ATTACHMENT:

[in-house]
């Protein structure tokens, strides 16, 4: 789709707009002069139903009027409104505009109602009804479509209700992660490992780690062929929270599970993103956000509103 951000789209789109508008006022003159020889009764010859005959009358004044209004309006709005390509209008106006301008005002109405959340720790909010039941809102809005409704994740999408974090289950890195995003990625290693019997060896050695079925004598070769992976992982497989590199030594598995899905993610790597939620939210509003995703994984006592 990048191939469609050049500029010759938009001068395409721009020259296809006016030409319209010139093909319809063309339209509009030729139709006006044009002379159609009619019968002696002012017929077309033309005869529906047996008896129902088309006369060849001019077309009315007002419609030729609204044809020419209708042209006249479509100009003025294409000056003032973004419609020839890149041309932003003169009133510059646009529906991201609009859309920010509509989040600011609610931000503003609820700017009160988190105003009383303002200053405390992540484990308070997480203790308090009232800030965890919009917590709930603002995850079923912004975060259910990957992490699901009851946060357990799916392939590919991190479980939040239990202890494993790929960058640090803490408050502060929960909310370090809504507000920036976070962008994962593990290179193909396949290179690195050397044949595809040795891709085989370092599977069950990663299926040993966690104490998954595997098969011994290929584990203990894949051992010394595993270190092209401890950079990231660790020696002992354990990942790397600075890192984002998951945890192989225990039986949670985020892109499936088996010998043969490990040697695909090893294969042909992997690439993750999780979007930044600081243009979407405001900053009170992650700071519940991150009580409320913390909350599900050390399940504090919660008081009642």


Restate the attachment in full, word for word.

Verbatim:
[in-house]
């Protein structure tokens, strides 16, 4: 789709707009002069139903009027409104505009109602009804479509209700992660490992780690062929929270599970993103956000509103 951000789209789109508008006022003159020889009764010859005959009358004044209004309006709005390509209008106006301008005002109405959340720790909010039941809102809005409704994740999408974090289950890195995003990625290693019997060896050695079925004598070769992976992982497989590199030594598995899905993610790597939620939210509003995703994984006592 990048191939469609050049500029010759938009001068395409721009020259296809006016030409319209010139093909319809063309339209509009030729139709006006044009002379159609009619019968002696002012017929077309033309005869529906047996008896129902088309006369060849001019077309009315007002419609030729609204044809020419209708042209006249479509100009003025294409000056003032973004419609020839890149041309932003003169009133510059646009529906991201609009859309920010509509989040600011609610931000503003609820700017009160988190105003009383303002200053405390992540484990308070997480203790308090009232800030965890919009917590709930603002995850079923912004975060259910990957992490699901009851946060357990799916392939590919991190479980939040239990202890494993790929960058640090803490408050502060929960909310370090809504507000920036976070962008994962593990290179193909396949290179690195050397044949595809040795891709085989370092599977069950990663299926040993966690104490998954595997098969011994290929584990203990894949051992010394595993270190092209401890950079990231660790020696002992354990990942790397600075890192984002998951945890192989225990039986949670985020892109499936088996010998043969490990040697695909090893294969042909992997690439993750999780979007930044600081243009979407405001900053009170992650700071519940991150009580409320913390909350599900050390399940504090919660008081009642």